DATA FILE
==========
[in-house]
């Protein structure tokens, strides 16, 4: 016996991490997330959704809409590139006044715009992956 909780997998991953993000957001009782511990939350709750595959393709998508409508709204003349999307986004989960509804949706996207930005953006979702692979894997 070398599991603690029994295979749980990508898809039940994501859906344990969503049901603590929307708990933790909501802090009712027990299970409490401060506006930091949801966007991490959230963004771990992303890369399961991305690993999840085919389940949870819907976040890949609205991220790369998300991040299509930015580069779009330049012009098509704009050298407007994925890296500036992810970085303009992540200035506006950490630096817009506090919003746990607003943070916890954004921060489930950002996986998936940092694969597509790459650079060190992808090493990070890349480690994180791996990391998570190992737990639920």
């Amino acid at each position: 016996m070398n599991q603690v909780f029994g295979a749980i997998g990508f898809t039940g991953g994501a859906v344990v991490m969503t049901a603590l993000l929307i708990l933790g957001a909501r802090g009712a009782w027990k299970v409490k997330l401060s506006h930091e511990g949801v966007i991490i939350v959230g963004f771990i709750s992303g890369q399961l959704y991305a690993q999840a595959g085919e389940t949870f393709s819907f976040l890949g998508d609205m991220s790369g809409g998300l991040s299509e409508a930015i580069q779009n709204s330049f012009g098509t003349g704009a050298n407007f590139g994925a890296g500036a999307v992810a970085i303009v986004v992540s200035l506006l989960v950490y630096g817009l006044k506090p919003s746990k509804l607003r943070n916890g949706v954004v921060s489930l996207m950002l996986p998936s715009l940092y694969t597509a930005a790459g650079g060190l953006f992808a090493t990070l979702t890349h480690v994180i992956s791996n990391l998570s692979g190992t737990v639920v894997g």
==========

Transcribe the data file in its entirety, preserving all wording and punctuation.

[in-house]
């Protein structure tokens, strides 16, 4: 016996991490997330959704809409590139006044715009992956 909780997998991953993000957001009782511990939350709750595959393709998508409508709204003349999307986004989960509804949706996207930005953006979702692979894997 070398599991603690029994295979749980990508898809039940994501859906344990969503049901603590929307708990933790909501802090009712027990299970409490401060506006930091949801966007991490959230963004771990992303890369399961991305690993999840085919389940949870819907976040890949609205991220790369998300991040299509930015580069779009330049012009098509704009050298407007994925890296500036992810970085303009992540200035506006950490630096817009506090919003746990607003943070916890954004921060489930950002996986998936940092694969597509790459650079060190992808090493990070890349480690994180791996990391998570190992737990639920």
């Amino acid at each position: 016996m070398n599991q603690v909780f029994g295979a749980i997998g990508f898809t039940g991953g994501a859906v344990v991490m969503t049901a603590l993000l929307i708990l933790g957001a909501r802090g009712a009782w027990k299970v409490k997330l401060s506006h930091e511990g949801v966007i991490i939350v959230g963004f771990i709750s992303g890369q399961l959704y991305a690993q999840a595959g085919e389940t949870f393709s819907f976040l890949g998508d609205m991220s790369g809409g998300l991040s299509e409508a930015i580069q779009n709204s330049f012009g098509t003349g704009a050298n407007f590139g994925a890296g500036a999307v992810a970085i303009v986004v992540s200035l506006l989960v950490y630096g817009l006044k506090p919003s746990k509804l607003r943070n916890g949706v954004v921060s489930l996207m950002l996986p998936s715009l940092y694969t597509a930005a790459g650079g060190l953006f992808a090493t990070l979702t890349h480690v994180i992956s791996n990391l998570s692979g190992t737990v639920v894997g």